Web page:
Thursday, April 13, 2017

Labor unions under pressure in Turkey

Six days a week for nine long months, Turkish road transport workers picketed outside three UPS transfer centres in Istanbul and İzmir, demanding the right to organise their workplaces. As more union members were dismissed from their jobs, the picket lines grew, holding firm even when riot police aggressively tried to break them up.

When UPS finally agreed to reinstate most of the fired workers, and eventually signed a collective bargaining agreement in late 2011, it was a shot in the arm for Turkey’s beleaguered labour unions.

“A lot of other unions visited us to find out how we did it,” says Kenan Özturk, the president of the All Transport Workers’ Union (TÜMTİS), which followed its success with UPS by signing an even stronger bargaining agreement with DHL.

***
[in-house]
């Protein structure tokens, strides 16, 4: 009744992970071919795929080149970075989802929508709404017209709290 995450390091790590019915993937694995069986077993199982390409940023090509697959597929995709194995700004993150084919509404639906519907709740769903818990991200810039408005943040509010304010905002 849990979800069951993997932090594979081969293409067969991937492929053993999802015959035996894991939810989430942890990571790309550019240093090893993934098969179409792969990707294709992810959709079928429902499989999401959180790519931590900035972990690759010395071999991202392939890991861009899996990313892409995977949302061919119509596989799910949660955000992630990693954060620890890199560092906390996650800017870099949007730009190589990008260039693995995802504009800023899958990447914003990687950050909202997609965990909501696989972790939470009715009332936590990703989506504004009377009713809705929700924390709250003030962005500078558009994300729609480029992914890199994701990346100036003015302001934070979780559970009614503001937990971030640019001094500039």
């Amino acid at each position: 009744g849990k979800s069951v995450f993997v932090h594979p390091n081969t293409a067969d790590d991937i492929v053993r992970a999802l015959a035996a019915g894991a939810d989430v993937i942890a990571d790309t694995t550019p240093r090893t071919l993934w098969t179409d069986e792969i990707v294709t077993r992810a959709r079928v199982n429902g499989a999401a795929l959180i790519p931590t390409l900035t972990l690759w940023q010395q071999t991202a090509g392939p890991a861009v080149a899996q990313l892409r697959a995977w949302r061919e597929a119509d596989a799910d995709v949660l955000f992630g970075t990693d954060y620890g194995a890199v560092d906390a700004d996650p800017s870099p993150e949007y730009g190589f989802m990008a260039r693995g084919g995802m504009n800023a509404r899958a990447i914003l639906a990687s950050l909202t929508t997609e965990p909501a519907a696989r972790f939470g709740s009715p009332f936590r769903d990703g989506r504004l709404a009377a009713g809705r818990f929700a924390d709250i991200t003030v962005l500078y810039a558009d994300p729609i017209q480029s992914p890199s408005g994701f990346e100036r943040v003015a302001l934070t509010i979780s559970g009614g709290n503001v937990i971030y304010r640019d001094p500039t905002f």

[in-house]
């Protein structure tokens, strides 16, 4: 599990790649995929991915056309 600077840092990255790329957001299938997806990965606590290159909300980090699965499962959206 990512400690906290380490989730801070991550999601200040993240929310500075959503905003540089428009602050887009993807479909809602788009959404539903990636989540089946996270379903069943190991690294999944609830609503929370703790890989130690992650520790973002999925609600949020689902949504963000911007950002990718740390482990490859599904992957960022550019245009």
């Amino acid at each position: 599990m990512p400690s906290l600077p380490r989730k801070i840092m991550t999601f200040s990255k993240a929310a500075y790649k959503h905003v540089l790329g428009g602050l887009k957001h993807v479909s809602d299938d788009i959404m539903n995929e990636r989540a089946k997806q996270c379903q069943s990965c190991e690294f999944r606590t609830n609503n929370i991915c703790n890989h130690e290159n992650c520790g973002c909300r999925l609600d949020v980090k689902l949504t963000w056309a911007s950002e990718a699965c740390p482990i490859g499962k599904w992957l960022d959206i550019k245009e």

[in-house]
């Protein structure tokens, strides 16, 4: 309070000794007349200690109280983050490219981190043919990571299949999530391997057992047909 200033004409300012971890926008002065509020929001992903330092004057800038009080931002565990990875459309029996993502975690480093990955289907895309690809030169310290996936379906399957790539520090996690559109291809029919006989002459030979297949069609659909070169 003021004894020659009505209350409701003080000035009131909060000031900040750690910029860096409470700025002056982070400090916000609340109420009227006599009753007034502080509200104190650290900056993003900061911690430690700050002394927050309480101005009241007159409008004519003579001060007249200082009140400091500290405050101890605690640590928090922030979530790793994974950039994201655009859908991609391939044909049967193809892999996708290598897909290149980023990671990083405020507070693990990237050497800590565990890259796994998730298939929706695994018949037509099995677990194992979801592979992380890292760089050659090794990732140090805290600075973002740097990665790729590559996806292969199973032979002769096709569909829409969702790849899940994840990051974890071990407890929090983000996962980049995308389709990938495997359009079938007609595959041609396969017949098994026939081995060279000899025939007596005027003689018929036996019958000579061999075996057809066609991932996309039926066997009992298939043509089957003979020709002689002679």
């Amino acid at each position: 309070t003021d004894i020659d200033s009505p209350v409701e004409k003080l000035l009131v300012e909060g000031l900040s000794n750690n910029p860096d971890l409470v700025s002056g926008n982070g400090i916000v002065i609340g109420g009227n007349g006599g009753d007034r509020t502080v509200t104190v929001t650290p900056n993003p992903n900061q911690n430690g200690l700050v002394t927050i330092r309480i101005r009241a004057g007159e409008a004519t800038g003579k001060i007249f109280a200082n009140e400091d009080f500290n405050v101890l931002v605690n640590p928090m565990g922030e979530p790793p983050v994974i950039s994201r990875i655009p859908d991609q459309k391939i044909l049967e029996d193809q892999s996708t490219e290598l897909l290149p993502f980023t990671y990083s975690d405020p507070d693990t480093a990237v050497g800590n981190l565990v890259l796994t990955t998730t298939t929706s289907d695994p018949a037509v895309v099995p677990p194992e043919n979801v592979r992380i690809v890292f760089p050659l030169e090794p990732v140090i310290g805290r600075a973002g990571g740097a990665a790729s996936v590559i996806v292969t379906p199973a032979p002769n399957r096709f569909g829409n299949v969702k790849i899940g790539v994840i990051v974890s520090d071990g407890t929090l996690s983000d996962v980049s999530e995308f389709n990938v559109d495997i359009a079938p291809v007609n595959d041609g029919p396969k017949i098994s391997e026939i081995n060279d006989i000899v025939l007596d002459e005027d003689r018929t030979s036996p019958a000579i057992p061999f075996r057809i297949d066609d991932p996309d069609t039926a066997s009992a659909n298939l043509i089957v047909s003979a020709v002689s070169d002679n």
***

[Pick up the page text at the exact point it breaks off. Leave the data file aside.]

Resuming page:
But as political strife roils Turkey following a failed coup attempt last summer and ahead of a controversial referendum this Sunday 16 April, the union that provided a model for labour organising in tough times is enmeshed in a decade-long legal case that threatens to further erode the rights of all unions in the country.

Read the rest of my article, "TÜMTİS and the Case That 'Threatens All Trade Unions in Turkey'," on the website of Brussels-based news site Equal Times. (Also published in Spanish and French.)

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